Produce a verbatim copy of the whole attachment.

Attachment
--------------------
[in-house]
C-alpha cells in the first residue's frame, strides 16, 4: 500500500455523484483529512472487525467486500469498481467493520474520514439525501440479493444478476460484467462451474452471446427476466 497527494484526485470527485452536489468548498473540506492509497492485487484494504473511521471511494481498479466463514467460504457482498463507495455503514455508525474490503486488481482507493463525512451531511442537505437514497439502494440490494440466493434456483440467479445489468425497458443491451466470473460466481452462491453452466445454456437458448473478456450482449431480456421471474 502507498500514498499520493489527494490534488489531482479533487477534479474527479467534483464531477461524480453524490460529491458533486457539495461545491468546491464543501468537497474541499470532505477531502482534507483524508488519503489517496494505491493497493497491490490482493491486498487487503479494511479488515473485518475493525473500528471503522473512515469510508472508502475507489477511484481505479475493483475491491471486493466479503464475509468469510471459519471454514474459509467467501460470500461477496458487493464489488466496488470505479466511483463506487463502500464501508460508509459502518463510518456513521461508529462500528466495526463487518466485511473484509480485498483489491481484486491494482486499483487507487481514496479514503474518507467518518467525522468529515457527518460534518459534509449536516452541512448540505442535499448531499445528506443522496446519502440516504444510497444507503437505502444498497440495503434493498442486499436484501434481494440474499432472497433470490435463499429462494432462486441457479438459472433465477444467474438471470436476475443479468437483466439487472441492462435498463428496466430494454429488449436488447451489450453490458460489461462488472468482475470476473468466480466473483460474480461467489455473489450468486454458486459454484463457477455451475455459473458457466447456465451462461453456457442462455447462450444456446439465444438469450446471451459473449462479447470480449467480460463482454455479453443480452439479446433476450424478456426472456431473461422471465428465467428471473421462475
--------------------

[in-house]
C-alpha cells in the first residue's frame, strides 16, 4: 500500500455523484483529512472487525467486500469498481467493520474520514439525501440479493444478476460484467462451474452471446427476466 497527494484526485470527485452536489468548498473540506492509497492485487484494504473511521471511494481498479466463514467460504457482498463507495455503514455508525474490503486488481482507493463525512451531511442537505437514497439502494440490494440466493434456483440467479445489468425497458443491451466470473460466481452462491453452466445454456437458448473478456450482449431480456421471474 502507498500514498499520493489527494490534488489531482479533487477534479474527479467534483464531477461524480453524490460529491458533486457539495461545491468546491464543501468537497474541499470532505477531502482534507483524508488519503489517496494505491493497493497491490490482493491486498487487503479494511479488515473485518475493525473500528471503522473512515469510508472508502475507489477511484481505479475493483475491491471486493466479503464475509468469510471459519471454514474459509467467501460470500461477496458487493464489488466496488470505479466511483463506487463502500464501508460508509459502518463510518456513521461508529462500528466495526463487518466485511473484509480485498483489491481484486491494482486499483487507487481514496479514503474518507467518518467525522468529515457527518460534518459534509449536516452541512448540505442535499448531499445528506443522496446519502440516504444510497444507503437505502444498497440495503434493498442486499436484501434481494440474499432472497433470490435463499429462494432462486441457479438459472433465477444467474438471470436476475443479468437483466439487472441492462435498463428496466430494454429488449436488447451489450453490458460489461462488472468482475470476473468466480466473483460474480461467489455473489450468486454458486459454484463457477455451475455459473458457466447456465451462461453456457442462455447462450444456446439465444438469450446471451459473449462479447470480449467480460463482454455479453443480452439479446433476450424478456426472456431473461422471465428465467428471473421462475